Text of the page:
Monday, December 28, 2009

Lit in Review: 2.5 on environmental policies tangentially related to the food system

One of the most insightful presentations I went to last year was recently published:
de Gorter and Just, The Economics of a Blend Mandate For Biofuels, AJAE, August 2009, 738-50; ungated.
The US supports biofuels using two primary policy instruments, a blend mandate that requires a certain level of biofuels to be mixed into gasoline and a biofuels tax credit. They demonstrate with a simple theoretical model that the combination of policies is perverse, effectively subsidizing gasoline instead of biofuels, increasing pollution, traffic congestion, and foreign energy dependence. We're subsidizing foreign oil instead of domestic corn producers. The figures get a little hairy, but it's highly recommended.

Parkhurst and Shogren, Smart Subsidies for Conservation, AJAE, Vol 90, No 5, Proceedings 2008, 1192-1200; ungated.
They demonstrate experimentally the usefulness of internalizing environmental externalities into subsidy payments. If landholders are forced to retire a certain acreage of land, they pick the lowest value land. The same thing happens if a simple subsidy is used that simply reimburses them enough to encourage them to retire the desired amount of land. A smart subsidy that pays a bonus based on the number of common borders on a landholder's own land and neighboring landholders' results in a stable equilbrium where the largest contiguous zone of land is preserved for biodiversity. This occurs without enforced public or private cooperation mechanisms.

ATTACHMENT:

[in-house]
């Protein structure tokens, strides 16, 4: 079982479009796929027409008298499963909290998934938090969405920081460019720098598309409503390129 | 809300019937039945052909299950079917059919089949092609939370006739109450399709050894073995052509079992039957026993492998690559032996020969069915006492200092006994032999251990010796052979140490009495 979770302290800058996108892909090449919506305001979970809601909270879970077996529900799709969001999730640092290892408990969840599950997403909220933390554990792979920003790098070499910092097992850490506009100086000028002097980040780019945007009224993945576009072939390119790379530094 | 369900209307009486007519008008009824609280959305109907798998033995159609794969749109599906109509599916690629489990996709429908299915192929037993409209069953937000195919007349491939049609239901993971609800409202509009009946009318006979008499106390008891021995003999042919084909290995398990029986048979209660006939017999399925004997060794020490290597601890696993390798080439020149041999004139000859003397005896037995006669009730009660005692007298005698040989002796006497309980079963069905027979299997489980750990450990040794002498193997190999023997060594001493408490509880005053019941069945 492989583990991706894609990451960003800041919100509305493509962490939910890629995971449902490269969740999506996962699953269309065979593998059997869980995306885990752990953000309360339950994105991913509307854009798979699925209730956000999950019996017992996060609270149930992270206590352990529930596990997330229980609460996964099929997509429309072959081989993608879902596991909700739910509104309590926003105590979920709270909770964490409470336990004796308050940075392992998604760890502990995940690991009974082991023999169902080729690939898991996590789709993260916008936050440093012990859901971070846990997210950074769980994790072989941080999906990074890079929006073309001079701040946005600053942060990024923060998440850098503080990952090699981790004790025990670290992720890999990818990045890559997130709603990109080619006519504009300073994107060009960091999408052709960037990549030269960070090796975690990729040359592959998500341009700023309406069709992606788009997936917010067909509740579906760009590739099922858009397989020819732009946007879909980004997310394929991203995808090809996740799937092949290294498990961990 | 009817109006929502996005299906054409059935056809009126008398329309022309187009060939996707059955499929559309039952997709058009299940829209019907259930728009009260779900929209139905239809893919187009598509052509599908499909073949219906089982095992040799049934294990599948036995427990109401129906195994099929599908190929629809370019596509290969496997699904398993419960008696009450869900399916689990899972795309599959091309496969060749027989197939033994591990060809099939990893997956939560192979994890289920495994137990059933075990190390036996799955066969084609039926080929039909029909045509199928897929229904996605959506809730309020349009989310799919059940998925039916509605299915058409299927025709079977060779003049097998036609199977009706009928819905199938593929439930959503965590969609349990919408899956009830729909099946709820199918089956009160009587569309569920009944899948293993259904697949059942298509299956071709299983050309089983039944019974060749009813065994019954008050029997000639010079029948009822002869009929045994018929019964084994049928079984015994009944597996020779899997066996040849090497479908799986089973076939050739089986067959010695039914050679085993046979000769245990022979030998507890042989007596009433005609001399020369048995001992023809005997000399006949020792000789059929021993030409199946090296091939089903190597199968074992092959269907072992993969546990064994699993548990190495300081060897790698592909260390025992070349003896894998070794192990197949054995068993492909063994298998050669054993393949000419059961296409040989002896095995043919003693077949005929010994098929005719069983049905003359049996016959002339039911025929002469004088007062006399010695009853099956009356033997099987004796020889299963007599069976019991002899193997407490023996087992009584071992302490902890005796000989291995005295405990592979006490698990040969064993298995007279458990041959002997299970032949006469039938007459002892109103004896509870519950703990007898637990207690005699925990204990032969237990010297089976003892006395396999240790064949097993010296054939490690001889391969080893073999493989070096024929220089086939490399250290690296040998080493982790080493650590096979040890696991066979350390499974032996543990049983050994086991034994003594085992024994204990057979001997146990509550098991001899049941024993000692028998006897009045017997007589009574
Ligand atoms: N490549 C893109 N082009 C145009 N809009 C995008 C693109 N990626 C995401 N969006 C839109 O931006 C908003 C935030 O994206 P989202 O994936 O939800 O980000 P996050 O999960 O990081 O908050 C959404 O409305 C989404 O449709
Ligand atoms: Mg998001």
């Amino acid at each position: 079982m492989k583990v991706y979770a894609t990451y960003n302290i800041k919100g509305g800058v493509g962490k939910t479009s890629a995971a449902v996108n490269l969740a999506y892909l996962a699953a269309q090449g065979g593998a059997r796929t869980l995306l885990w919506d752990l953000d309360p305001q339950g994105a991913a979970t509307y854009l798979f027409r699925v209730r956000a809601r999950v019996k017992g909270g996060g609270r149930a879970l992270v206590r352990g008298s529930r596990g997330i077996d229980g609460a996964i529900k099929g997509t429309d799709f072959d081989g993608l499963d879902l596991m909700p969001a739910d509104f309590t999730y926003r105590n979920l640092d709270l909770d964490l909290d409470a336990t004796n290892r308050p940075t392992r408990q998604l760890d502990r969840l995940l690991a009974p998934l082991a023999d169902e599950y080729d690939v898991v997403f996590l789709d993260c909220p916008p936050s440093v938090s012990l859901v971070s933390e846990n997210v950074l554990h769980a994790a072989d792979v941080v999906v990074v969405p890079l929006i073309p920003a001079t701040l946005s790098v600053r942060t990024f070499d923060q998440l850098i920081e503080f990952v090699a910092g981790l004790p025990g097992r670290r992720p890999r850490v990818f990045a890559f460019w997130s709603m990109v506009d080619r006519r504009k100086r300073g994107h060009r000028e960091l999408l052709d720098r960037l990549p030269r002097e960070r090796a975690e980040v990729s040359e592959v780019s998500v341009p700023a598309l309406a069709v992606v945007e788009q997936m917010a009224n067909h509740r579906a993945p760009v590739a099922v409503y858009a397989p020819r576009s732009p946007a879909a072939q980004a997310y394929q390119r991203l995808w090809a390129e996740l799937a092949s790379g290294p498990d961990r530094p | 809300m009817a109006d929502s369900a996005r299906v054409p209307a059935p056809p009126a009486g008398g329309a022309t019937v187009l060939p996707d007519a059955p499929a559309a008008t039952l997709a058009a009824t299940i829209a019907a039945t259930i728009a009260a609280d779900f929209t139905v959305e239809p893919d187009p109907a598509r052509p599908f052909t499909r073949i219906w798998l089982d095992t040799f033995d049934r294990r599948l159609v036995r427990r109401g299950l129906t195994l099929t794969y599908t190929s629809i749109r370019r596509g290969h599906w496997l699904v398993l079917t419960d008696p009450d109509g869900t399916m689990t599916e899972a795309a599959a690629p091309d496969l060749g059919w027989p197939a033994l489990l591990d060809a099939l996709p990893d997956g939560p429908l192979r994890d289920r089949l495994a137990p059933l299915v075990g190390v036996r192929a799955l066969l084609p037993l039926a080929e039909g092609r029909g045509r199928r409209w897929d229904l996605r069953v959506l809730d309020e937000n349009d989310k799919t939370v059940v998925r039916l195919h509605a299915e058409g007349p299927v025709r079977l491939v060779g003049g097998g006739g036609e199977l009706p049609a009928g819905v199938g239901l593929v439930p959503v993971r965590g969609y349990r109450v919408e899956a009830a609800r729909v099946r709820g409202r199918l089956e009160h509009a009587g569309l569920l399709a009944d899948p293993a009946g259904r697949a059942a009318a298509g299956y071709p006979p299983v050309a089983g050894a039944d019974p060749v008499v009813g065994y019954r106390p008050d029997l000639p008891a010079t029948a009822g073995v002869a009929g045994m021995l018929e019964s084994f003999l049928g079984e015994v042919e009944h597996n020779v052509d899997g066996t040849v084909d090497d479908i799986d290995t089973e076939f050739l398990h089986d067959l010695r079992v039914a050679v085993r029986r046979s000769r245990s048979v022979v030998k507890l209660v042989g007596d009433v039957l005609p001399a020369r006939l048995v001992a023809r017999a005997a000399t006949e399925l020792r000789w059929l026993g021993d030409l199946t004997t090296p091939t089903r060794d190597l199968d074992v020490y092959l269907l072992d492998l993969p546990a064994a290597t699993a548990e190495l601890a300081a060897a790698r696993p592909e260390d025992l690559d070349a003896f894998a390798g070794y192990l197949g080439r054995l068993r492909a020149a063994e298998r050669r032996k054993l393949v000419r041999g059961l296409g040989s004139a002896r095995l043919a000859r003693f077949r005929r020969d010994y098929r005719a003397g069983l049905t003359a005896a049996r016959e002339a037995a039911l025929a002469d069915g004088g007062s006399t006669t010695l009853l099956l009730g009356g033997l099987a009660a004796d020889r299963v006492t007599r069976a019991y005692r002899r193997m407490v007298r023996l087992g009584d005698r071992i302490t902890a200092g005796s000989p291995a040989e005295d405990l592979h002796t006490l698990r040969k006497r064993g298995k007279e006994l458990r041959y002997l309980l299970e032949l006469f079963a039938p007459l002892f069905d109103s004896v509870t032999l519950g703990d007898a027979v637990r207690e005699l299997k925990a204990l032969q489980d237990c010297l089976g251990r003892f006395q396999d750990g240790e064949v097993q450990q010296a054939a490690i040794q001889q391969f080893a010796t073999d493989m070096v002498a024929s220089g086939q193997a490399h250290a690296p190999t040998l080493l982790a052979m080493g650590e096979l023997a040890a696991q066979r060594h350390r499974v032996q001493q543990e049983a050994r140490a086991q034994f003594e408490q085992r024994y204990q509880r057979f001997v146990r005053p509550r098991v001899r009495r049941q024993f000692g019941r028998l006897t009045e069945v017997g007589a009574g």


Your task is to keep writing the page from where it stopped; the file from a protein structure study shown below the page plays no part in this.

Barry Goodwin's discussion in the same journal brings up an excellent point in evaluating the effects of climate change on agriculture. Researchers need to include models of how crops will evolve and be adapted (naturally and via genetic modification) to the requirements of new climate realities. "Yield data from yesterday (1960-2007 in the case of this article) may not tell us a great deal about yields in 2050."

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